The IMF Head Can't Come from Emerging Markets Unless They Get Behind a Candidate

It is time for the Managing Director of the International Monetary Fund to come from an emerging market country. But that has been said often before. Whining about the injustice of the 65-year duopoly under which the IMF MD comes from Europe and the World Bank President comes from the US won’t change anything. Only if emerging market countries were to unify quickly behind a single strong candidate would they have a shot at the post. They are evidently too fragmented even to make an effort to come together in this way. Thus the job will probably go to a European yet again.

Why should the person come from the South instead of Europe? After all, the oft-repeated principle that the IMF Managing Director should be chosen on merit rather than nationality need not necessarily mean a departure from the past practice of choosing Europeans. Europe of course has some well-qualified candidates. Christine Lagarde is very impressive and capable (though I would ideally have preferred someone with economics training for this job rather than a lawyer).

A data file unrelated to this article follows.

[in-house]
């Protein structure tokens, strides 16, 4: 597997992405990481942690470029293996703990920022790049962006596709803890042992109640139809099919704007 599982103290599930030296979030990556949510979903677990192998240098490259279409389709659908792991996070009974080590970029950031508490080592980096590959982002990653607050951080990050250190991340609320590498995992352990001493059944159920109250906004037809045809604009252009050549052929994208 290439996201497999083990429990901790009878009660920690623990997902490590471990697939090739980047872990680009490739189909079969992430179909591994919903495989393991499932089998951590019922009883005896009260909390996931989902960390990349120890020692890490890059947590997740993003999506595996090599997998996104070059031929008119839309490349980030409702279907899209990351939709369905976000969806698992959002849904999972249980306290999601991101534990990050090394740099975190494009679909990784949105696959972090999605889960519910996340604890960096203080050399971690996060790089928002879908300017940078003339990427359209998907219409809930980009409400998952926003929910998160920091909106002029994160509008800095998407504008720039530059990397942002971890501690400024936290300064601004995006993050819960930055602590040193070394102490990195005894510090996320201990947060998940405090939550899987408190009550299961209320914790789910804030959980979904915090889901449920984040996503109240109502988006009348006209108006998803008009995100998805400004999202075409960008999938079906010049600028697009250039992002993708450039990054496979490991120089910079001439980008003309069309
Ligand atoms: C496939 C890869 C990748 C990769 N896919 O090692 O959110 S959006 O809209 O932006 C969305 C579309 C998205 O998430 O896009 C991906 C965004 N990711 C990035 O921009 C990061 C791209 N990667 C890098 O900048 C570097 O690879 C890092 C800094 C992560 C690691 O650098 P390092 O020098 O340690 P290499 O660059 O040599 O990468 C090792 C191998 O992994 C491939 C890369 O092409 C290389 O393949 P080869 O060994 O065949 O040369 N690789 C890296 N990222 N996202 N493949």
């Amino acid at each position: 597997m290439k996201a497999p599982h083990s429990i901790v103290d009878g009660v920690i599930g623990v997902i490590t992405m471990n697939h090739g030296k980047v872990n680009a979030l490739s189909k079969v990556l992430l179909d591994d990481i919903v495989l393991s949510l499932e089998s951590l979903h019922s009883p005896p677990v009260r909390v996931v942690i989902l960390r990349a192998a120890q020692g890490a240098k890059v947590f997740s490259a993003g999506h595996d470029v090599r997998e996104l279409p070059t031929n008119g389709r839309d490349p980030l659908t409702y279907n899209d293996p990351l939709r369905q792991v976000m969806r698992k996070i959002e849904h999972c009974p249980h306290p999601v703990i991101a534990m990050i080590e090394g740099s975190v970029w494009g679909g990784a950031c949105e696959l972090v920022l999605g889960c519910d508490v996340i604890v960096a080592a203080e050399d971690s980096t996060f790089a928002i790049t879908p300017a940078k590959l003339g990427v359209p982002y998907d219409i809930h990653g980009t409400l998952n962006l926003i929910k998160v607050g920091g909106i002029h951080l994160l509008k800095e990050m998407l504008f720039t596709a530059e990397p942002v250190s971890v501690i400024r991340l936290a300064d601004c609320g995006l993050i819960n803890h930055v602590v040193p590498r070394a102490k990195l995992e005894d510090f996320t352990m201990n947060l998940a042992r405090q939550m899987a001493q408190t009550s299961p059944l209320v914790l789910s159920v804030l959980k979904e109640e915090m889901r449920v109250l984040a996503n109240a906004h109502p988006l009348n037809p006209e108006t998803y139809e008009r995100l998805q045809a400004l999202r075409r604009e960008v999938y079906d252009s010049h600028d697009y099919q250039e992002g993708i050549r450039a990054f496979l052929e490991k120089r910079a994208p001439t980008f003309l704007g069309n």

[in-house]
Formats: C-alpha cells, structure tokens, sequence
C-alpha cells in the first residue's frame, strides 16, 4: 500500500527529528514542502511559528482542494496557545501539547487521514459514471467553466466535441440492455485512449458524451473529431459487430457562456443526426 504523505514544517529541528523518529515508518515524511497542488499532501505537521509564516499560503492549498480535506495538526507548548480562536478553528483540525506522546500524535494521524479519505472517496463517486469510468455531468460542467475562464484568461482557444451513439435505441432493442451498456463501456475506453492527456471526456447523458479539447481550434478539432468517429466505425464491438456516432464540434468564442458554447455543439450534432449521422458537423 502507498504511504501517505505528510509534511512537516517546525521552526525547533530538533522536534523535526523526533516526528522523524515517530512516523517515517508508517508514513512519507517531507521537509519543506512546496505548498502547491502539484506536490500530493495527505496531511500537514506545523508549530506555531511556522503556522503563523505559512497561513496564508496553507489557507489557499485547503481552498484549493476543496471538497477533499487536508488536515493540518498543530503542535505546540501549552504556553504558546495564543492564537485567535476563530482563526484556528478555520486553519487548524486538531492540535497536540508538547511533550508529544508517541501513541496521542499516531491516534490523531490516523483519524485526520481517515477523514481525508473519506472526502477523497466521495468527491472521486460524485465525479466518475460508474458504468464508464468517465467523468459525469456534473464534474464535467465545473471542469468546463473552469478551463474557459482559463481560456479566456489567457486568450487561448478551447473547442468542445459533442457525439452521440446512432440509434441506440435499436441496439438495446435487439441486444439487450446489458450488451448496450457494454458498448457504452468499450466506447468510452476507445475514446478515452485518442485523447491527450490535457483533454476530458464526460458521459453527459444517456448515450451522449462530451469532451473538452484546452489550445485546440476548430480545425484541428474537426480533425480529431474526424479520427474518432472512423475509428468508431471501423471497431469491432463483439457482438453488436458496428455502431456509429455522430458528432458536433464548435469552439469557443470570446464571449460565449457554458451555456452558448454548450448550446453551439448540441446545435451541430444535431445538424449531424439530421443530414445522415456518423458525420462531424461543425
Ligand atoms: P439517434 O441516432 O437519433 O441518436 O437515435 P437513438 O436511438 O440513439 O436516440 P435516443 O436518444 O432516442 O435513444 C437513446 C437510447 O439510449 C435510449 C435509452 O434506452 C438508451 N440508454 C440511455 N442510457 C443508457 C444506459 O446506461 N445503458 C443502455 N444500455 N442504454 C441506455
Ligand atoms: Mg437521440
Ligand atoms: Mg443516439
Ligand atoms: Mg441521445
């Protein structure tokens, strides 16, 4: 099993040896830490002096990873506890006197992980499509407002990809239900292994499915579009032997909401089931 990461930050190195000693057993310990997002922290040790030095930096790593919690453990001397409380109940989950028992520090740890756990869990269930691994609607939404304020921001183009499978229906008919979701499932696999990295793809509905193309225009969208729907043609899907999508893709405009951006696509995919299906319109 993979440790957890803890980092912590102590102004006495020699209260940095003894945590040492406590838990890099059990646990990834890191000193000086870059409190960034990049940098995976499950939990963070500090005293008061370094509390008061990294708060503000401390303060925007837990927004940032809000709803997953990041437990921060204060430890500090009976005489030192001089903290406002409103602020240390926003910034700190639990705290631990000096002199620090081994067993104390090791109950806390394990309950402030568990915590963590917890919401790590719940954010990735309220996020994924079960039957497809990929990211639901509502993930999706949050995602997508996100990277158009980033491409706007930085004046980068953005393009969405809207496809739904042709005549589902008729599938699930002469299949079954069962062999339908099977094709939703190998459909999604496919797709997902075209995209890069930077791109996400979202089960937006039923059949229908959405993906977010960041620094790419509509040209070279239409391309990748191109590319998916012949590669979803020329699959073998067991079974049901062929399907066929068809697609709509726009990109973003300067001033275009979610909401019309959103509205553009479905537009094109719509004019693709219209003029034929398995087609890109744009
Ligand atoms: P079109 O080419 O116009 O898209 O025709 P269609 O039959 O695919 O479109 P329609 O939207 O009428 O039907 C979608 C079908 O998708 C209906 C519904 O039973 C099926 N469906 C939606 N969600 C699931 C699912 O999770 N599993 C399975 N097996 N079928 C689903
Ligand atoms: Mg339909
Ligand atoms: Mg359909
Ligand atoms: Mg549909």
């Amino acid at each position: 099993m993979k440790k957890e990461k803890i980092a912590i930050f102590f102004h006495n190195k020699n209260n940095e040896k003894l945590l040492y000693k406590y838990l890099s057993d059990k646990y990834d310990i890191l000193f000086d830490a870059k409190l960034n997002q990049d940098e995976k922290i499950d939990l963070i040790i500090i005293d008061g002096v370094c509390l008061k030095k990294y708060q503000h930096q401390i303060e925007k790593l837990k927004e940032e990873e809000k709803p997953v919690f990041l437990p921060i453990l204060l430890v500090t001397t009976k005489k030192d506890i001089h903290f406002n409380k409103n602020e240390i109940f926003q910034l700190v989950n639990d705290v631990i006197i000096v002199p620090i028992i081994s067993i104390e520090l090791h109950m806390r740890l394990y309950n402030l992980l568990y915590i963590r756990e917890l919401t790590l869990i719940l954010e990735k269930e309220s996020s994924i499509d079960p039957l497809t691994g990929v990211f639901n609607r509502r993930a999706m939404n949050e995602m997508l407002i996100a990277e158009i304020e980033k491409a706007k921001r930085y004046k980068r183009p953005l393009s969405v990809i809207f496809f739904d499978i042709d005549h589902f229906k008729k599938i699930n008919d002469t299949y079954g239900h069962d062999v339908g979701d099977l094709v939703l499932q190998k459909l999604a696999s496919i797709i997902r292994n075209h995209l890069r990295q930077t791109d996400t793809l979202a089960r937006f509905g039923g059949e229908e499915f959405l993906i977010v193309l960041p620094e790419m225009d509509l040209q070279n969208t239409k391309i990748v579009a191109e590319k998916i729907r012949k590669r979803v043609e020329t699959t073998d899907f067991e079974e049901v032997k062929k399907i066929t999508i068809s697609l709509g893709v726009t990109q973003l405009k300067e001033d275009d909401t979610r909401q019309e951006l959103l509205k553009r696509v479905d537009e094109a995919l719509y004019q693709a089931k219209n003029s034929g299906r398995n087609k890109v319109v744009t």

But the proposition that the ongoing sovereign debt troubles in Europe’s periphery are a reason to appoint a European is wrong. Ms. Lagarde herself seems to acknowledge this. If anything, someone without a stake in Europe might be better situated to deal with the Greeks and the others.

The important point is that Europe has by now lost its implicit claim to be the best source of serious sober adults with the experience required to run the world monetary system. There may have been a time when the adult-child metaphor had a kernel of truth. In the 1980s, for example, the Fund was run by highly capable Managing Directors from France, during a period when huge budget deficits and even hyperinflations ran wild in the developing world. But that time is past.